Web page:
First amongst my observations about the A&E discussion was the belief that those requesting the police support should simply get it, as a professional courtesy, and that representations about it all should be argued over later. I was struck by the inconsistency of this expectation: you want to see the police doing for you what you are not prepared to do for the police, even when sometimes those requests are made by a street triage team where the nurse involved is saying the person needs full MHA assessment and is likely to require compulsory admission. Examples are starting to reach me of those situations too – and the incident which motivated Sir Paul BERESFORD’s Ten Minute Rule motion in 2014 was a clear example of nurses occasionally making little different to achieving what the Sessay judge stated was required.

Thirdly, I was saddened that all of this is about inter-agency wrestling around the resources issue: not about the safety and wellbeing of those at the centre of that professional decision-making. And this mis-focus comes about because services are not and were never built to address the needs of service-users. The implications of twenty-first century mental health law, is that local authorities need to ensure sufficient AMHP coverage and CCGs need to ensure sufficient s12 DR availability, to provide a response to Sir Paul BERESFORD’s incident. They simply don’t, but the 2014 Government Review is a clear reminder of this expectation, even if it’s not explicitly made in the Mental Health Act.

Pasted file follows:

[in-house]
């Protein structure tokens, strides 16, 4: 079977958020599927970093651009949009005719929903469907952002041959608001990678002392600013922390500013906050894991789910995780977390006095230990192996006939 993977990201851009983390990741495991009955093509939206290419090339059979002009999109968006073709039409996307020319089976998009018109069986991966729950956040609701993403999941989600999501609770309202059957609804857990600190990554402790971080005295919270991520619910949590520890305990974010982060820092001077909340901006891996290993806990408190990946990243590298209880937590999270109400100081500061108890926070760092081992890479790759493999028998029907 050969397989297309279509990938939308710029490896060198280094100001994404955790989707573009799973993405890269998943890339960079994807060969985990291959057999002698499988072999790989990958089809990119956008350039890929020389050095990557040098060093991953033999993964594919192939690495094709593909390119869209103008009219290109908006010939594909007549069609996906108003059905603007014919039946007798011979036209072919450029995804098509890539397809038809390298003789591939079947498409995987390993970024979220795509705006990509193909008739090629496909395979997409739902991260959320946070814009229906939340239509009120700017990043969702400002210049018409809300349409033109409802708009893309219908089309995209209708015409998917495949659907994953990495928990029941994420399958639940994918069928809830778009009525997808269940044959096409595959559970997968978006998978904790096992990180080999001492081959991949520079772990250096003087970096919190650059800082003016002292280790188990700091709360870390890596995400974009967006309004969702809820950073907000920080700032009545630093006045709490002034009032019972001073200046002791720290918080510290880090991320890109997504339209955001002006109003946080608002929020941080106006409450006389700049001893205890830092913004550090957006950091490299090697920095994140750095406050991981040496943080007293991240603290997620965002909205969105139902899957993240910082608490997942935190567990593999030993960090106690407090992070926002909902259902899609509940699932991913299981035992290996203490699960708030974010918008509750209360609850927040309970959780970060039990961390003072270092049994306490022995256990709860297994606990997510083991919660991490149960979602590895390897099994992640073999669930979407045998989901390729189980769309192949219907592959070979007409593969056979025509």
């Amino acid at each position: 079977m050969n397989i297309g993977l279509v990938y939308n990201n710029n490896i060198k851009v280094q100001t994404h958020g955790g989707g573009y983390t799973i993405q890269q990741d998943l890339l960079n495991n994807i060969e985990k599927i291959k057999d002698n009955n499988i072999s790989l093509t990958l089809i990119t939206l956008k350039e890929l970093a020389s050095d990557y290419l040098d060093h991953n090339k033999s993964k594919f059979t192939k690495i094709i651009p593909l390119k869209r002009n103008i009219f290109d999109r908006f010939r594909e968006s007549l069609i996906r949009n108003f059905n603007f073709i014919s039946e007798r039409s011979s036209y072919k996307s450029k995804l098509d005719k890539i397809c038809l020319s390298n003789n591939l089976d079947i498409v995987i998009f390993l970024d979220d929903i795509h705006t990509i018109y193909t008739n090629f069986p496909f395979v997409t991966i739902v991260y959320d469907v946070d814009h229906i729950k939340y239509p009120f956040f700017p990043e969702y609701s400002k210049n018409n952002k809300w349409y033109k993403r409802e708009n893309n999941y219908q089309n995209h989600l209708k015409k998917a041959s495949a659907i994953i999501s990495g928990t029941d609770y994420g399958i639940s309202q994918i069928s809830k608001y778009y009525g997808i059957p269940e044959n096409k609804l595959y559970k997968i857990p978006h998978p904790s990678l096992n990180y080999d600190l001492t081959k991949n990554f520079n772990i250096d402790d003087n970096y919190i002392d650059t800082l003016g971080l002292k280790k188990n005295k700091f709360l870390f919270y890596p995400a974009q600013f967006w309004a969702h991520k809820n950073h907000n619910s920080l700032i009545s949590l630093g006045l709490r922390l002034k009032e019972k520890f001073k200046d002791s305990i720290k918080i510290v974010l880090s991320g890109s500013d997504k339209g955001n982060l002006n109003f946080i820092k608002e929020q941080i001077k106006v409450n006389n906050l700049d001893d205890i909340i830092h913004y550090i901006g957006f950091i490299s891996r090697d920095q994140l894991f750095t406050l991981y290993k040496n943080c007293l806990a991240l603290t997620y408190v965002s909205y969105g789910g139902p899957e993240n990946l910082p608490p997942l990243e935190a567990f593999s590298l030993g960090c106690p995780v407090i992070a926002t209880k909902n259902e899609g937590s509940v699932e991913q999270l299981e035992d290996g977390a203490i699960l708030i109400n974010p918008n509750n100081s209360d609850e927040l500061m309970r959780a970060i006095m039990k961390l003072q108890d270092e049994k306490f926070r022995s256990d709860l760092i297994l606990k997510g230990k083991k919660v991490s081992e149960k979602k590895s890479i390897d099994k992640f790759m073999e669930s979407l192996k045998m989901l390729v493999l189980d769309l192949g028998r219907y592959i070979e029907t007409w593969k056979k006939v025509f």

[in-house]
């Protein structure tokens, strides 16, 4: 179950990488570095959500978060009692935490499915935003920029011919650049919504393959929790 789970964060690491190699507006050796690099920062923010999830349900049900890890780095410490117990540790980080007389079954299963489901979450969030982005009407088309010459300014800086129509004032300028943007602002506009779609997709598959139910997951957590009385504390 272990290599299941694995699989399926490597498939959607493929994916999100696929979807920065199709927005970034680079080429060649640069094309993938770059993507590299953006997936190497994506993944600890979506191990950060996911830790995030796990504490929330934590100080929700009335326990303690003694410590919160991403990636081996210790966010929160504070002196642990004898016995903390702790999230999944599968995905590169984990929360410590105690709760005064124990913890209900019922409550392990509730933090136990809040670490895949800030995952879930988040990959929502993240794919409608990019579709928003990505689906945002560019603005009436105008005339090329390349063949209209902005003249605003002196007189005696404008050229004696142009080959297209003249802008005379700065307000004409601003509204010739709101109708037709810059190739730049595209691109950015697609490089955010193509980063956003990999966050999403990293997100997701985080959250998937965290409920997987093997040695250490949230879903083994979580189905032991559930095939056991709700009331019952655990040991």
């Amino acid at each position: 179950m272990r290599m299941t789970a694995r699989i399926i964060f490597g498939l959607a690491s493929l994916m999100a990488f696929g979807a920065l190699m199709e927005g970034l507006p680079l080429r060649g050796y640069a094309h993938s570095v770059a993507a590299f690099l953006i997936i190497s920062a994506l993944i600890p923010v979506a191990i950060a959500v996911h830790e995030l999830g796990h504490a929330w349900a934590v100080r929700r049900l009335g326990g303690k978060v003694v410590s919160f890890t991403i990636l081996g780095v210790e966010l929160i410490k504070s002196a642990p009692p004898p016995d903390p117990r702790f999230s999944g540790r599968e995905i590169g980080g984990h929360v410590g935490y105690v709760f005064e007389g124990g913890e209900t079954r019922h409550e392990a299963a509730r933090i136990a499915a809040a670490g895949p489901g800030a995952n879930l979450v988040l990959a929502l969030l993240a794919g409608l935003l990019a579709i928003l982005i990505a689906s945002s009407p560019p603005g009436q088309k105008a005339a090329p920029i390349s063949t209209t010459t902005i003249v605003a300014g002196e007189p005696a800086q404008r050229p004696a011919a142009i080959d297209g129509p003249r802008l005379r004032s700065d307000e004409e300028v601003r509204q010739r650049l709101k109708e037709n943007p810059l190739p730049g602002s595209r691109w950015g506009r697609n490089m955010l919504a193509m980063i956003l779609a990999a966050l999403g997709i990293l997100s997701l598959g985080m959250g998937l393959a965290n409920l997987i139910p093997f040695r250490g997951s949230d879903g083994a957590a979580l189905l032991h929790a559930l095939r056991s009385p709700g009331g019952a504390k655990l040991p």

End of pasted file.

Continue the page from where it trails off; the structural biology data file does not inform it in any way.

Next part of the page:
So as we work through 2015, those people in Crisis Care Concordat areas who are hoping to turn their areas from yellow to green on the map need to turn their attention to these kinds of issues – how do the various agencies support each other where the one needs to call upon the use of the legal authorities that only other organisations’ professionals have? NOt that this is the most important issue: but it’s will be hard for police officers to feel the CCC is making the right kind of progress if they remain at the beck and call of the NHS and feel professionally isolated when the situations are reversed.

What I know for certain is that whilst agencies are increasingly talking the language of partnership, agencies are also looking at how they can legitimately reduce the demands they face. Police forces are sharing ideas on how to reduce the number of AWOL patients that are reported to them by mental health units; how can they reduce the use of s136 and the use of custody as a Place of Safety; how can they responsibly work out which 75% of all requests to do ‘welfare checks’ they can simply decline, referring the responsibility back to the correct agency?